By Lindsay Hill
On Martin Luther King Jr. Day we celebrate the life of a Civil Rights hero who believed in ordinary people’s ability to do extraordinary things. It’s an important day to reflect on his legacy, but too often Martin Luther King Jr. Day is tokenized schools. When we fail to engage students in meaningful conversations about Dr. King’s legacy and the Civil Rights Movement, we fail to help students understand their own place in the ongoing struggle for racial justice.
Last week I gave a talk at Lakota Middle School’s Martin Luther King Jr. Day assembly, and I asked students to consider five lessons from Dr. King. I also asked students to share their own ideas about how to bring people together to fight for racial justice, both in the world and in their own middle school.
Here are the five lessons from Dr. King that I asked students to consider.
Lesson one: The importance of recognizing our collective humanity
“Injustice anywhere is a threat to justice everywhere. We are caught in an inescapable network of mutuality, tied in a single garment of destiny. Whatever affects one directly, affects all indirectly.” – Dr. Martin Luther King Jr., Letter from the Birmingham Jail
Perhaps the most enduring lesson from Dr. King is that achieving justice and liberation for all people depends on recognizing our shared humanity and destiny. The impacts of segregation, of injustice, are not limited to the oppressed, but extend to everyone in our society.
A case study from a professor at Stanford provides a useful analogy. The professor was asked to come to speak at a high school where students were being incredibly competitive and in some cases, not taking good care of each other.
He asked the students and their families to think about a lit candle. What happens when you share flame with another candle? You create light for another and maintain your entire flame. What does it do for the room? It brings more light to the world.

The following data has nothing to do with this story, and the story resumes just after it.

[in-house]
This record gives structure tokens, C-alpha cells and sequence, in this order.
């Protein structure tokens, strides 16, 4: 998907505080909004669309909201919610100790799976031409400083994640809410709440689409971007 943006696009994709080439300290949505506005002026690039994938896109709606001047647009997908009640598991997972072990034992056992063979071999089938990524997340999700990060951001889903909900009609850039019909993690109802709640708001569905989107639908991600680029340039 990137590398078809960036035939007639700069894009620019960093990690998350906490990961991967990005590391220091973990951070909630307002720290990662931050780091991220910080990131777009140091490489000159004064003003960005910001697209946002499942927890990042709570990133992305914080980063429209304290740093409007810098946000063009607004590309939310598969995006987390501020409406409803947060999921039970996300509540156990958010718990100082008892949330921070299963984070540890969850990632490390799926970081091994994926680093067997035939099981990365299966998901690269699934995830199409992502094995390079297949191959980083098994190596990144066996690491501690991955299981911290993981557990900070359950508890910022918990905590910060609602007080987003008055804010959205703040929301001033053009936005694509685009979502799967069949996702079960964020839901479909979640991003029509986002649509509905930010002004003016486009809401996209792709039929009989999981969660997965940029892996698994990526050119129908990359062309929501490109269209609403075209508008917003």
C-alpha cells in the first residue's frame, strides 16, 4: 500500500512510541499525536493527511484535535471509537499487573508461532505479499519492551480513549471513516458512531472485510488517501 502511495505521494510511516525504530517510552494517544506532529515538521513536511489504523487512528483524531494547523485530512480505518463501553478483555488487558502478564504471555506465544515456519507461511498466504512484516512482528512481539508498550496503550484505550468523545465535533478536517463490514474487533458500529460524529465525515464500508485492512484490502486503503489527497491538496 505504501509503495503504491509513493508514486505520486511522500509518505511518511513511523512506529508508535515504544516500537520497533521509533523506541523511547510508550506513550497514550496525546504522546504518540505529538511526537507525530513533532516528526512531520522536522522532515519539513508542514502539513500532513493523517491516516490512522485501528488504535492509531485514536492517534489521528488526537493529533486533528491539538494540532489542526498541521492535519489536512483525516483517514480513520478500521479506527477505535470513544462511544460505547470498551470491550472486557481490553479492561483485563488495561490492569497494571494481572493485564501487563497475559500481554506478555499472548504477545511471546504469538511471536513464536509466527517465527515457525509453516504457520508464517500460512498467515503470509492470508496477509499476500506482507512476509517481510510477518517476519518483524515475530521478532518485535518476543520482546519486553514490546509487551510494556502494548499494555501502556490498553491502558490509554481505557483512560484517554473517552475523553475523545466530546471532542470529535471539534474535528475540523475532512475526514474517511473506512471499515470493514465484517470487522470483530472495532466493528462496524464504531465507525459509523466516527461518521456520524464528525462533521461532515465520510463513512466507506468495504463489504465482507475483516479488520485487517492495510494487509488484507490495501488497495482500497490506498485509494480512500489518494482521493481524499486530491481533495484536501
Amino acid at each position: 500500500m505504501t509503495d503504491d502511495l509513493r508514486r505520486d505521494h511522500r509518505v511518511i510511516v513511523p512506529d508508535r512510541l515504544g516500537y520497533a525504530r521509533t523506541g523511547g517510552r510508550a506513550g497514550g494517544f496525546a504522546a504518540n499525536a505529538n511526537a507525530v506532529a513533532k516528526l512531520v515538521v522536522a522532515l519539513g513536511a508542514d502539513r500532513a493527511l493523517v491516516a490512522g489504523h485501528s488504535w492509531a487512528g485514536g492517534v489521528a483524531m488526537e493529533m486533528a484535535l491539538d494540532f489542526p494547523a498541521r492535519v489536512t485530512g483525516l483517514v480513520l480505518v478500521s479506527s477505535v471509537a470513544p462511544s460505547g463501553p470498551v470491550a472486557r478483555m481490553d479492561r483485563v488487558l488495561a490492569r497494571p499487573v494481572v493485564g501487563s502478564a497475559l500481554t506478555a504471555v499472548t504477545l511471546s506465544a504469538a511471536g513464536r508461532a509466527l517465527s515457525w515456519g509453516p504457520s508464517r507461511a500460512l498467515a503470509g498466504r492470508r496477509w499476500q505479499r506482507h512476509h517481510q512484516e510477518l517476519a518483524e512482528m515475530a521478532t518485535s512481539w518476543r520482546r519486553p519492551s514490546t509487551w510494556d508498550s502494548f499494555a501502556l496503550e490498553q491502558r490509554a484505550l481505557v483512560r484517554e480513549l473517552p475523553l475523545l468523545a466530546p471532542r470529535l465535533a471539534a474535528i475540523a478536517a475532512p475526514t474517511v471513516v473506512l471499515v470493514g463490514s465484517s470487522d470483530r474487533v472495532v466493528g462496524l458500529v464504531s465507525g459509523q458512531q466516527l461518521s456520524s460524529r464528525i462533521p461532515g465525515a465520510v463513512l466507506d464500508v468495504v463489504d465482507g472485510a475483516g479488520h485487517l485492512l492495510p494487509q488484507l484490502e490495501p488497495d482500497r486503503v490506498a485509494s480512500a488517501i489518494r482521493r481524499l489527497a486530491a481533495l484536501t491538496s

When we share our flames with others and see our health and happiness tied with others’, we bring more health and happiness to everyone. When we hoard our resources, or try to protect what we have against others, we limit the amount of life and love in the world.
Lesson two: Understanding the different layers of racism and other forms of oppression
Sometimes we think about racism, sexism, and heterosexism only as blatantly egregious acts and language, but this narrow definition of oppression ignores the impact of systemic and structural oppression, as well as the impact of implicit bias and stereotypes.
In his letter from the Birmingham Jail, Dr. King wrote:
“I must confess that over the past few years I have been gravely disappointed with the white moderate. I have almost reached the regrettable conclusion that the Negro’s great stumbling block in his stride toward freedom is not the White Citizen’s Counciler or the Ku Klux Klanner, but the white moderate, who is more devoted to “order” than to justice; who prefers a negative peace which is the absence of tension to a positive peace which is the presence of justice; who constantly says: ‘I agree with you in the goal you seek, but I cannot agree with your methods of direct action’; who paternalistically believes he can set the timetable for another man’s freedom; who lives by a mythical concept of time and who constantly advises the Negro to wait for a ‘more convenient season.’”
In his letter, Dr. King articulates a form of racism that is subtle, but just as egregious, as a blatantly racist statement. To understand racism, we have to unpack its different layers and manifestations: internalized racism, interpersonal racism, and systemic racism. (In this video, Jay Smooth helpfully outlines these different manifestations of racism.)